On 20 April 2016, the UK’s Supreme Court issued its judgment in the case of Asset Land Investment Plc and another v the Financial Conduct Authority. The case was an appeal against the decision of the Court of Appeal that Asset Land Investment Plc’s (“Asset Land”) land investment scheme amounted to a collective investment scheme (“CIS”) within the meaning of section 235 of the Financial Services and Markets Act 2000 (“FSMA”). The case clarifies the CIS definition.
Asset Land acquired three sites in Surrey during 2006 and 2007, which it sub-divided into plots for sale to investors. During that period roughly 300-400 investors bought plots at those sites. Asset Land subsequently acquired other sites around the UK and marketed them for sale in much the same way.
The offering to investors was that Asset Land would petition the local planning authorities for the sites to be re-zoned for residential development. Once the land had been re-zoned, Asset Land would procure the sale of the land to a developer, with the owner of each plot receiving a proportionate share in the proceeds of the sale.
The Financial Services Authority (the predecessor to the Financial Conduct Authority, which this note will refer to together as the “FCA”) became aware of this scheme in early 2007 and entered into discussions with Asset Land on the basis that its offering constituted a CIS under FSMA. Initially Asset Land agreed with the FCA that it would cease to represent itself as responsible for seeking re-zoning of the land and arranging a sale to a developer. However in June 2011, after forming the view that Asset Land was not observing the agreed restrictions on its activities and was operating an unregulated CIS without the requisite permission under Part IV of FSMA, the FCA appointed investigators over Asset Land’s business. This judgment is the culmination of the subsequent litigation between the FCA regarding Asset Land’s activities.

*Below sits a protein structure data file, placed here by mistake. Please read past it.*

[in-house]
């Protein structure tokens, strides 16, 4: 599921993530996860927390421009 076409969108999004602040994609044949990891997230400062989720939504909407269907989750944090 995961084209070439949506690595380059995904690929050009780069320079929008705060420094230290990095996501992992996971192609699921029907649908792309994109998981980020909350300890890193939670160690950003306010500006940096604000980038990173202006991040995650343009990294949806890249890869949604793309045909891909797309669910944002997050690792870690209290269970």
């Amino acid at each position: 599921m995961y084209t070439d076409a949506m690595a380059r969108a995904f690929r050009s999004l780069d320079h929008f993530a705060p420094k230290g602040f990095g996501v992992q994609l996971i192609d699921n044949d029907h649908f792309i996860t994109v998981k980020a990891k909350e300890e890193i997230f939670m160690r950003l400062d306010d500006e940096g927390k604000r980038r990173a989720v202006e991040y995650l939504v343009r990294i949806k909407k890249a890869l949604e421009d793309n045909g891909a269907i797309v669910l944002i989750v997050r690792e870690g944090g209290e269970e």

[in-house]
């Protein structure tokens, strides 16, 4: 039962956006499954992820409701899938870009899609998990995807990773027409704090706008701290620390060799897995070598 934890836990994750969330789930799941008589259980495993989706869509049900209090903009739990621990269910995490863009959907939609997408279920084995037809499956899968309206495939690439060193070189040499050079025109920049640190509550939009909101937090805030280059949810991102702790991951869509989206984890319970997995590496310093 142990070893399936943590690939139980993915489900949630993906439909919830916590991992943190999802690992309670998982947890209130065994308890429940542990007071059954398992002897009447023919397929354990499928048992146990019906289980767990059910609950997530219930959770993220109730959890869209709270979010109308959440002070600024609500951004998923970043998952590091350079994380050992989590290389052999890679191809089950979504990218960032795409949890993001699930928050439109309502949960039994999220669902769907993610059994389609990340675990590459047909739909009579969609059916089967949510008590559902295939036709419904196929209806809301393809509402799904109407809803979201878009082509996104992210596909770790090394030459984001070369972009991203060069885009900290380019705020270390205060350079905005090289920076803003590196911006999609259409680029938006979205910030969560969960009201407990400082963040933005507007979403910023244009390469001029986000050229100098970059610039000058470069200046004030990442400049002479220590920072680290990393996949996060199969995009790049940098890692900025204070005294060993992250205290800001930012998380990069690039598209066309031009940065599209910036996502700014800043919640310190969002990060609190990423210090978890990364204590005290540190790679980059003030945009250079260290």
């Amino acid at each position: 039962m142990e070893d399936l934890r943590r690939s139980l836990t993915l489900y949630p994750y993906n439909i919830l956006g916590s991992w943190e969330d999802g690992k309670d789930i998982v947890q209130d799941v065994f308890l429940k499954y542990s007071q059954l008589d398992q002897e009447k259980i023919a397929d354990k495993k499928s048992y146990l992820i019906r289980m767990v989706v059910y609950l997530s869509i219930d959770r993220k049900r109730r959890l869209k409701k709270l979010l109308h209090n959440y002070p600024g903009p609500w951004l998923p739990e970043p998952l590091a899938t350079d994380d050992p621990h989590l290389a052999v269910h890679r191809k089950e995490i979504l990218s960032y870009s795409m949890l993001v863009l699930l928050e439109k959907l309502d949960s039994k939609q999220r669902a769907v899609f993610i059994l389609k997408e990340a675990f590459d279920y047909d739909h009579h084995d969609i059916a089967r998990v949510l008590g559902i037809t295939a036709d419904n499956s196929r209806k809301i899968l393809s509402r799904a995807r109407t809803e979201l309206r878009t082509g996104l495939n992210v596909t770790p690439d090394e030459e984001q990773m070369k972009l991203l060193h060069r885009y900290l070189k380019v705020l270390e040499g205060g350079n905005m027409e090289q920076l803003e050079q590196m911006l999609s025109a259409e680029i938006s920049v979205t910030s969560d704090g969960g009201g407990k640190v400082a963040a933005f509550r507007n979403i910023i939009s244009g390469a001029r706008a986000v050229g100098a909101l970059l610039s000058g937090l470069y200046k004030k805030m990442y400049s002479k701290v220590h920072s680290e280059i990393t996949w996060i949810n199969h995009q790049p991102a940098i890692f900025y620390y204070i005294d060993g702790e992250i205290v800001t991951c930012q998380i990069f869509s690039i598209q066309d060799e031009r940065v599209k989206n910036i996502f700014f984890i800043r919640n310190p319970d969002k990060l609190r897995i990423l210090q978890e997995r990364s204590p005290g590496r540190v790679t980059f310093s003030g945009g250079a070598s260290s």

Establishing, operating or winding up a CIS is a regulated activity in the UK. FSMA provides that authorisation is required from the FCA to lawfully carry on a regulated activity by way of business in the UK, except for persons who are exempt from the requirement to be authorised. Carrying on unlawful regulated activities is a criminal offence.
“Collective investment scheme” is defined under section 235 of FSMA. In summary, a CIS is any arrangements with respect to property of any description, the purpose or effect of which is to enable persons taking part in the arrangements to receive a financial return from the scheme property. The participants in the scheme must not have day-to-day control over the management of the property, and the scheme must also have either or both of the following characteristics: